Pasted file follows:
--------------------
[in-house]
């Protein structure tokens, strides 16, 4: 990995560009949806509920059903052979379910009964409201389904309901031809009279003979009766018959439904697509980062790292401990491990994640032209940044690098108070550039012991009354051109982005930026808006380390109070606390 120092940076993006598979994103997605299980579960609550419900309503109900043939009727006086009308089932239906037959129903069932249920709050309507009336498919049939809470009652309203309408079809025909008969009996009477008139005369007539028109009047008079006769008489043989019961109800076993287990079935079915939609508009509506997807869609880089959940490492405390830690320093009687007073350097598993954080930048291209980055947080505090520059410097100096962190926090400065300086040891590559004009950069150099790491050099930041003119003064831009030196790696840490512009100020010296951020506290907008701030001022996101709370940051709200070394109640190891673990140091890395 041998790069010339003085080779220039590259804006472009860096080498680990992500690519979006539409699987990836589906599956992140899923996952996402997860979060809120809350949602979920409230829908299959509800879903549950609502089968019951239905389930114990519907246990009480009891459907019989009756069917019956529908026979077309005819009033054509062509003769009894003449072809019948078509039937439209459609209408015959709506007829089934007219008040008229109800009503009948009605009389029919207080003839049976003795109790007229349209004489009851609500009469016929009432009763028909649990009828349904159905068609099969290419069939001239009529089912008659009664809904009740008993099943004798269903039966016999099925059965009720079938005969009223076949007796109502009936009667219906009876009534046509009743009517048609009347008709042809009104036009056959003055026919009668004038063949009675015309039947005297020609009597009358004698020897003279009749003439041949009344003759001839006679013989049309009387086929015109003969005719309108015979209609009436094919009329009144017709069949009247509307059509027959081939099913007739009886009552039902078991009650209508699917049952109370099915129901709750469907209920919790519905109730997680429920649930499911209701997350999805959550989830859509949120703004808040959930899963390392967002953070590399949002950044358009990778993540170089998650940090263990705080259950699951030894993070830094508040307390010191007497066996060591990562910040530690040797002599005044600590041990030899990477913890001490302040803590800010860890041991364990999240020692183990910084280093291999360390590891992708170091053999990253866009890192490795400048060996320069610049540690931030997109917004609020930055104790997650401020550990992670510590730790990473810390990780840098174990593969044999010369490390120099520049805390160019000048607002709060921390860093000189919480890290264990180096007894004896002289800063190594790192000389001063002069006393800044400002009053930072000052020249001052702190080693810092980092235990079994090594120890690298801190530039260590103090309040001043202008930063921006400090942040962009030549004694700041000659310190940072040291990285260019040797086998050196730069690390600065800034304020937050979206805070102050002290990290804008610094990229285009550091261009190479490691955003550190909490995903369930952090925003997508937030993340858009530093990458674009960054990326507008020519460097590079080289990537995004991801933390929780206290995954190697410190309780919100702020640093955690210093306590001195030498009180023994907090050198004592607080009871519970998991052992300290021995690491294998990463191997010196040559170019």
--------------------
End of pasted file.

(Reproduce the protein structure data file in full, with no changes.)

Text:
[in-house]
């Protein structure tokens, strides 16, 4: 990995560009949806509920059903052979379910009964409201389904309901031809009279003979009766018959439904697509980062790292401990491990994640032209940044690098108070550039012991009354051109982005930026808006380390109070606390 120092940076993006598979994103997605299980579960609550419900309503109900043939009727006086009308089932239906037959129903069932249920709050309507009336498919049939809470009652309203309408079809025909008969009996009477008139005369007539028109009047008079006769008489043989019961109800076993287990079935079915939609508009509506997807869609880089959940490492405390830690320093009687007073350097598993954080930048291209980055947080505090520059410097100096962190926090400065300086040891590559004009950069150099790491050099930041003119003064831009030196790696840490512009100020010296951020506290907008701030001022996101709370940051709200070394109640190891673990140091890395 041998790069010339003085080779220039590259804006472009860096080498680990992500690519979006539409699987990836589906599956992140899923996952996402997860979060809120809350949602979920409230829908299959509800879903549950609502089968019951239905389930114990519907246990009480009891459907019989009756069917019956529908026979077309005819009033054509062509003769009894003449072809019948078509039937439209459609209408015959709506007829089934007219008040008229109800009503009948009605009389029919207080003839049976003795109790007229349209004489009851609500009469016929009432009763028909649990009828349904159905068609099969290419069939001239009529089912008659009664809904009740008993099943004798269903039966016999099925059965009720079938005969009223076949007796109502009936009667219906009876009534046509009743009517048609009347008709042809009104036009056959003055026919009668004038063949009675015309039947005297020609009597009358004698020897003279009749003439041949009344003759001839006679013989049309009387086929015109003969005719309108015979209609009436094919009329009144017709069949009247509307059509027959081939099913007739009886009552039902078991009650209508699917049952109370099915129901709750469907209920919790519905109730997680429920649930499911209701997350999805959550989830859509949120703004808040959930899963390392967002953070590399949002950044358009990778993540170089998650940090263990705080259950699951030894993070830094508040307390010191007497066996060591990562910040530690040797002599005044600590041990030899990477913890001490302040803590800010860890041991364990999240020692183990910084280093291999360390590891992708170091053999990253866009890192490795400048060996320069610049540690931030997109917004609020930055104790997650401020550990992670510590730790990473810390990780840098174990593969044999010369490390120099520049805390160019000048607002709060921390860093000189919480890290264990180096007894004896002289800063190594790192000389001063002069006393800044400002009053930072000052020249001052702190080693810092980092235990079994090594120890690298801190530039260590103090309040001043202008930063921006400090942040962009030549004694700041000659310190940072040291990285260019040797086998050196730069690390600065800034304020937050979206805070102050002290990290804008610094990229285009550091261009190479490691955003550190909490995903369930952090925003997508937030993340858009530093990458674009960054990326507008020519460097590079080289990537995004991801933390929780206290995954190697410190309780919100702020640093955690210093306590001195030498009180023994907090050198004592607080009871519970998991052992300290021995690491294998990463191997010196040559170019």